President Trump, who authorized the attack of more than fifty Tomahawk missiles from Navy warships (with an air base close by) at about 3:45 am local time in Syria, clearly changed his strategy on Syria had changed after Tuesday’s chemical substance attack that killed many of civilians. Although Russia and Syrian state TV blasted the move as “aggression,” leaders throughout the world abundantly praised the attack and called it a measured and reasonable response to dictator Bashar al-Assad’s suspected use of chemicals in the city of Idlib on last Tuesday.
Israel’s Benjamin Netanyahu responded that “In both word and action” President Trump “sent a solid and clear message that the utilization and spread of dangerous chemical weapons will never be tolerated.”
Then the Australian Prime Minister, Malcom Turnbull quoted, “This is was a calibrated, proportionate and targeted response.”
Many have called the strikes, “bold and decisive.” Clearly a new strategy from the previous presidential administration.
President Trump says that, “Military action is vital for our national security interest.”
Japan’s Minister Shinzo Abe indicated support for the U.S. strike last night stating that Japan understood and supports the strategy. Shinzo Abe added that the United States attacks were “a means to prevent further deterioration of the problem (with Syria).”
Turkey praised the airstrike, calling it an meaningful” and “important development, but urged the world to consider an even a tougher position on Assad.”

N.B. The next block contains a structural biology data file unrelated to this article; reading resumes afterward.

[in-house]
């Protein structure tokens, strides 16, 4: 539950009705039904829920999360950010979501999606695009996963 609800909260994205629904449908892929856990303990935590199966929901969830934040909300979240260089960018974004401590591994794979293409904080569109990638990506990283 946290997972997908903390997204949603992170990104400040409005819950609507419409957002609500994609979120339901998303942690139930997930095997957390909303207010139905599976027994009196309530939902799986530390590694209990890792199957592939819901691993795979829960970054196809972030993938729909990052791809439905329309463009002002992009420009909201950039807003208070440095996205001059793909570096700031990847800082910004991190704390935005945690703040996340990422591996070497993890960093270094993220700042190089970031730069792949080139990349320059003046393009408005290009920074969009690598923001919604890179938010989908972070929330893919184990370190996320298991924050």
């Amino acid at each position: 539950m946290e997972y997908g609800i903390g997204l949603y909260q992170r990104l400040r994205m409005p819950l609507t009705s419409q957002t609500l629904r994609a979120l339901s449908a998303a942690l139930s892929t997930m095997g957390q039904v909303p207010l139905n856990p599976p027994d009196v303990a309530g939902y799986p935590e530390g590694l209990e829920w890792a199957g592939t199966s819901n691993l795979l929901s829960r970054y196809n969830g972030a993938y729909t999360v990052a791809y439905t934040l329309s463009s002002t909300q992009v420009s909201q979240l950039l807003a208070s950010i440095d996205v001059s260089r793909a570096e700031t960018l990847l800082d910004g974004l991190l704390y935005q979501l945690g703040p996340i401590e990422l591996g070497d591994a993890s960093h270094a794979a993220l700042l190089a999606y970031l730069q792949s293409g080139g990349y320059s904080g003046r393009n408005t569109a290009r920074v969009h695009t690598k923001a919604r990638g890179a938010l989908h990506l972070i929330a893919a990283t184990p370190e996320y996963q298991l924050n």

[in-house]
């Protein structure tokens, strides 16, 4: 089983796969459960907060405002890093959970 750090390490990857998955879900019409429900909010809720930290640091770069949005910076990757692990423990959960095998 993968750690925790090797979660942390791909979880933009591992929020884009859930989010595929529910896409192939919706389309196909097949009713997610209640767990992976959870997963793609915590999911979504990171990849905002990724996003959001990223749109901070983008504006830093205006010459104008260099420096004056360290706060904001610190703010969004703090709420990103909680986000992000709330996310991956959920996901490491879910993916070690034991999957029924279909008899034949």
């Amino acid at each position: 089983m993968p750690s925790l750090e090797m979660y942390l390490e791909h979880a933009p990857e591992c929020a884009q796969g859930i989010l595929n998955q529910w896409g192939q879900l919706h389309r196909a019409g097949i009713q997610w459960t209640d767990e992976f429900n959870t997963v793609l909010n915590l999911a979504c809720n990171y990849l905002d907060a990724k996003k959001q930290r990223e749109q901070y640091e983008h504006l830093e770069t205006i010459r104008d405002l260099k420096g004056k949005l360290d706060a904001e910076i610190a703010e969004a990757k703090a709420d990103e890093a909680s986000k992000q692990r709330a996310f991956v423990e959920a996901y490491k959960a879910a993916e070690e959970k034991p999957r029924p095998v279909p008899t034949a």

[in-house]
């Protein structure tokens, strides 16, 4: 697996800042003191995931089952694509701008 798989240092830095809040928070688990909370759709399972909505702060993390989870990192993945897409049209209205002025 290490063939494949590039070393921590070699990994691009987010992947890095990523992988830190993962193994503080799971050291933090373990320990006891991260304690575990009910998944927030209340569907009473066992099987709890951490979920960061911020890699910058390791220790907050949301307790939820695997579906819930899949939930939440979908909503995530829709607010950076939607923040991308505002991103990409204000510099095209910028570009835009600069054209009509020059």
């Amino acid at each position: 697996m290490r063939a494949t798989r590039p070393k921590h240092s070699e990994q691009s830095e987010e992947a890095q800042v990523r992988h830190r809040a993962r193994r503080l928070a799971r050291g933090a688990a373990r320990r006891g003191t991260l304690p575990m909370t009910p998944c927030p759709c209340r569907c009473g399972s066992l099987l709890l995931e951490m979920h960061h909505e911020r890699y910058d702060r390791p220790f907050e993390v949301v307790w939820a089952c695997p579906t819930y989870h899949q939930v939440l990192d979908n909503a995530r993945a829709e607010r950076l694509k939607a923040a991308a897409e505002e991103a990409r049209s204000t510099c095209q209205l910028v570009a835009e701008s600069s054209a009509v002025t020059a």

“We see the airstrikes as positive, but we think that this should be completed,” Deputy Minister Numan Kurtulmus said. “The Assad regime’s barbarism must immediately be halted.”
Naturally, the attack was criticized by the Syrian government, as well as Iran and Russia, which back Damascus in the grinding, seven-year civil war that has ravaged the country.
The Kremlin was quoted as saying that the airstrike was an “aggression against a sovereign state in violation of international law.” The Soviet Leader, Vladimir Putin, believes that the United States authorized the hits under a “far-fetched pretext.”
Russian deputy envoy to the United Nations, Vladimir Safronkov, said Russia warned the United States to “consider what military actions have led to in Iraq, Libya and other countries,” based on the Interfax news.
Iran condemned the airstrikes also. Iran International Ministry spokesman, Bahram Ghasemi, quoted “unilateral action is dangerous, destructive and violates principles of international legislation.”